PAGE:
April 27, 2017, 7:30am – 5:00pm

Gleacher Center at University of Chicago, 450 N Cityfront Plaza Dr, Chicago, IL 60611

REGISTER NOW

Brand Smart 2017 will be Thursday, April 27 at the Gleacher Center, Chicago. Now in its 15th year, Brand Smart is the leading branding conference in the Midwest. Hosted by the Chicago AMA, it draws hundreds of branding executives, agency leaders and other marketing professionals from the U.S.

Hear the Brand One Year Later

by Colleen Fahey 

In my never-ending quest to spread the word about Audio Branding, I took the stage last year at Brand Smart – where I found a lively and inquisitive audience.   What hadn’t quite dawned on me was that speaking at the event would allow me to listen to everyone else’s presentations.

Having found myself in terrifically-inspiring company, I cancelled my afternoon meetings so I could soak it in. Today, I still go back to the things I learned to guide my thinking.

After hearing Alison Miller’s strategies, I’ve rooted for the Cubs as a business more than I ever rooted for them as a team and after Steve Handmaker described the employee engagement culture at Assurance, I’ve become a fan for life! I also found that Chuck Gitkin’s “Ekrich and Operation Homefront” case was as inspiring as it was perfectly synergistic, whereas the love story told on Wrigley gum wrappers was, in my opinion, an excellent model for perfect brand storytelling.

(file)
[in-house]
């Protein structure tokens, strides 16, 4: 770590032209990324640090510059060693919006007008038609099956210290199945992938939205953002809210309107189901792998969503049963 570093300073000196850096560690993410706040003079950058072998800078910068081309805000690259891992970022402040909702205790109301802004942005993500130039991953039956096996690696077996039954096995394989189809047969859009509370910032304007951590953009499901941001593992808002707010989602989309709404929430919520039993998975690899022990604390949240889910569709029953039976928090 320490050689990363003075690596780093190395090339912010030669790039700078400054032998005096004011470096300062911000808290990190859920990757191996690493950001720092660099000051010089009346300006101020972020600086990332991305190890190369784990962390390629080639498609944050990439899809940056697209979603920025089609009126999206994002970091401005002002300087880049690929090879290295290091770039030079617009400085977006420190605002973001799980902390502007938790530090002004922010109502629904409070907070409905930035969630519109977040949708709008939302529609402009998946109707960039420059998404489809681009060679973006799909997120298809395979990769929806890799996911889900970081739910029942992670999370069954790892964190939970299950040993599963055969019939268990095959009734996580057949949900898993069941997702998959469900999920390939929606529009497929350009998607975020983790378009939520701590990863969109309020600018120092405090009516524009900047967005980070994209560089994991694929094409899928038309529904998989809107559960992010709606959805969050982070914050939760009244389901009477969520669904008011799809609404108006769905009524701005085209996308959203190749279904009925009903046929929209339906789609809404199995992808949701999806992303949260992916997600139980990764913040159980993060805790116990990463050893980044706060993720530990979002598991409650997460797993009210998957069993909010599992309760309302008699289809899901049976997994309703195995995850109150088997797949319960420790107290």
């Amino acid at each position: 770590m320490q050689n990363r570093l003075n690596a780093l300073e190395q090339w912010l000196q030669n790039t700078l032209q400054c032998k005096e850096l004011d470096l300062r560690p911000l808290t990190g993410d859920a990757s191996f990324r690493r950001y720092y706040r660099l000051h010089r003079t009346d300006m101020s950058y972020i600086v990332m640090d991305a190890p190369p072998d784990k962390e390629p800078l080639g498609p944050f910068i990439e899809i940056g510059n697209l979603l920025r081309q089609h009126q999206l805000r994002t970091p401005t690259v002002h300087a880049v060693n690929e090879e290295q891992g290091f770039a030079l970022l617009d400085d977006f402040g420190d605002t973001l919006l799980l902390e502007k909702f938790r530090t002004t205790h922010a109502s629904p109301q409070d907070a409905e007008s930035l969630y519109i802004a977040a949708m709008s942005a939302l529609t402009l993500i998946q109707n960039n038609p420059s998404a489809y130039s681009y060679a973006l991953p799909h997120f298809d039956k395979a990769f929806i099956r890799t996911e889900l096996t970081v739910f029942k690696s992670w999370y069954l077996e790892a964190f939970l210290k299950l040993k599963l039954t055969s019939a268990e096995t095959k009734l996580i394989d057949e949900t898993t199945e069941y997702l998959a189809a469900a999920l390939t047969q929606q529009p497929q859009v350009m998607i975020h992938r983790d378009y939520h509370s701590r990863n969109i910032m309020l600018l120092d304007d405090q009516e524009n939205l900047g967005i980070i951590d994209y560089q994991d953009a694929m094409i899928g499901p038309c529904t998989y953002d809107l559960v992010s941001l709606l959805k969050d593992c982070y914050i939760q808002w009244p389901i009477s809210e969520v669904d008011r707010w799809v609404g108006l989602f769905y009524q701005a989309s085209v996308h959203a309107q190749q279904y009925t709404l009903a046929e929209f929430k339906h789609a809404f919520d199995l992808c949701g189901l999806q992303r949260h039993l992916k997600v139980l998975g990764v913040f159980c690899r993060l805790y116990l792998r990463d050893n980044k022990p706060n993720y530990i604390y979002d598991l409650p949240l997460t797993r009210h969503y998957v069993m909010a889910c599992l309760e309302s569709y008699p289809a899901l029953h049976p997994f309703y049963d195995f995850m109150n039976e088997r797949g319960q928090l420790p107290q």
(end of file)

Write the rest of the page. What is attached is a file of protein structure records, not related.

A year has passed since my 2016 Brand Smart experience and the friendships are still unfolding. Besides running into people I had forgotten I knew, I met new people with whom I’m still friends and, as time went by, I found myself discussing business opportunities with many others   

Another unforeseen consequence of speaking at Brand Smart was that Bonnie Massa, President-Elect of the Chicago AMA in 2016-2017, used her considerable persuasive powers to get me to participate in planning Brand Smart 2017, which was to discuss” The New Brand Journey: A Day of Master Classes.” 

Now that the conference is right around the corner, it’s going to be chockfull of memorable material along with potential new friends and business prospects. My advice: Don’t miss it!

P.S.  I’m not speaking this year, my audio branding missionary work took a new direction and turned into a book that Laurence Minsky and I wrote. You may check out here www.audiobranding-book.com. On April 27th, one month after it releases, I’ll be on hand at Brand Smart to autograph it.


ABOUT THE AUTHOR

Fahey is the US Managing Director at Sixième Son. She has held multiple roles within Publicis Groupe including Executive Creative Director and EVP – Strategy. Throughout her career, she had five publications related to audio branding including her recent audio book “using sound to build your brand”.

Better Marketing by Design Featured at Marketing Slam 2017